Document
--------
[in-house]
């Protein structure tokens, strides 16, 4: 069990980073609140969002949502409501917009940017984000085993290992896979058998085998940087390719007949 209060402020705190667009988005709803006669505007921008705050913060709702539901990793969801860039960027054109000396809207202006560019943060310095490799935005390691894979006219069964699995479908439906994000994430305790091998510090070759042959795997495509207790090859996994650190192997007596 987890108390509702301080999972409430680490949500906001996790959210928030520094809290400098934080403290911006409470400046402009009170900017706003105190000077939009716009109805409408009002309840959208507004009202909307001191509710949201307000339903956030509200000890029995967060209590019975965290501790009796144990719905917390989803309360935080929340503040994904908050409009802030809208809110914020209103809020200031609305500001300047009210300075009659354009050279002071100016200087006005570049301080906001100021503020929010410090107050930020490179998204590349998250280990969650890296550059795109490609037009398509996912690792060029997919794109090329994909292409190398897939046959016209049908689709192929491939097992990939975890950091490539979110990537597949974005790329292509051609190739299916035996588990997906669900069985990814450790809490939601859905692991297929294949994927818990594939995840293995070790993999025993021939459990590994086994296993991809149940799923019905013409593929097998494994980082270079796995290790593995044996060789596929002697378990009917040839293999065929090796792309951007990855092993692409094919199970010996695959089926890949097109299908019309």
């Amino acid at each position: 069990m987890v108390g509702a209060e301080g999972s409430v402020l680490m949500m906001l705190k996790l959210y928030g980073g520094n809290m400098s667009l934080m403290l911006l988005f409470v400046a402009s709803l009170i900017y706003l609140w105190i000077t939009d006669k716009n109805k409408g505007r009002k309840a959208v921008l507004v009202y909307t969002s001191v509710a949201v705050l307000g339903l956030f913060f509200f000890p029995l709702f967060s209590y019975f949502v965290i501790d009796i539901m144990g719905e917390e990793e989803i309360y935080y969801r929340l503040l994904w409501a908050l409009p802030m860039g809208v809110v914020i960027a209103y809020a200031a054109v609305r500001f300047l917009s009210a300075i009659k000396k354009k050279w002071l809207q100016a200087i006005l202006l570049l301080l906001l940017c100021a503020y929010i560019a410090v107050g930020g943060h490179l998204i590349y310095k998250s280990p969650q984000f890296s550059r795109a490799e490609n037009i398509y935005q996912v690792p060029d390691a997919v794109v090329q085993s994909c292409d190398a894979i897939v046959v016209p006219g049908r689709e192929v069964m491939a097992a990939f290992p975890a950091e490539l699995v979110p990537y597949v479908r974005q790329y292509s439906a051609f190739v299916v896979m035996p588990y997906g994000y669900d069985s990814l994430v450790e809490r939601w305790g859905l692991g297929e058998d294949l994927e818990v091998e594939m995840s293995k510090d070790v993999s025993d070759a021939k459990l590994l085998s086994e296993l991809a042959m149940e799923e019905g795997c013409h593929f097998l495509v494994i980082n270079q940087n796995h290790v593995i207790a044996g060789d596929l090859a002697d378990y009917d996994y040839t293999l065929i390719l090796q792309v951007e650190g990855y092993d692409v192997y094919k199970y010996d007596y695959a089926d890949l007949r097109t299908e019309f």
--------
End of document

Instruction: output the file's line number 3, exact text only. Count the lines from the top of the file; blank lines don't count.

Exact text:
């Amino acid at each position: 069990m987890v108390g509702a209060e301080g999972s409430v402020l680490m949500m906001l705190k996790l959210y928030g980073g520094n809290m400098s667009l934080m403290l911006l988005f409470v400046a402009s709803l009170i900017y706003l609140w105190i000077t939009d006669k716009n109805k409408g505007r009002k309840a959208v921008l507004v009202y909307t969002s001191v509710a949201v705050l307000g339903l956030f913060f509200f000890p029995l709702f967060s209590y019975f949502v965290i501790d009796i539901m144990g719905e917390e990793e989803i309360y935080y969801r929340l503040l994904w409501a908050l409009p802030m860039g809208v809110v914020i960027a209103y809020a200031a054109v609305r500001f300047l917009s009210a300075i009659k000396k354009k050279w002071l809207q100016a200087i006005l202006l570049l301080l906001l940017c100021a503020y929010i560019a410090v107050g930020g943060h490179l998204i590349y310095k998250s280990p969650q984000f890296s550059r795109a490799e490609n037009i398509y935005q996912v690792p060029d390691a997919v794109v090329q085993s994909c292409d190398a894979i897939v046959v016209p006219g049908r689709e192929v069964m491939a097992a990939f290992p975890a950091e490539l699995v979110p990537y597949v479908r974005q790329y292509s439906a051609f190739v299916v896979m035996p588990y997906g994000y669900d069985s990814l994430v450790e809490r939601w305790g859905l692991g297929e058998d294949l994927e818990v091998e594939m995840s293995k510090d070790v993999s025993d070759a021939k459990l590994l085998s086994e296993l991809a042959m149940e799923e019905g795997c013409h593929f097998l495509v494994i980082n270079q940087n796995h290790v593995i207790a044996g060789d596929l090859a002697d378990y009917d996994y040839t293999l065929i390719l090796q792309v951007e650190g990855y092993d692409v192997y094919k199970y010996d007596y695959a089926d890949l007949r097109t299908e019309f």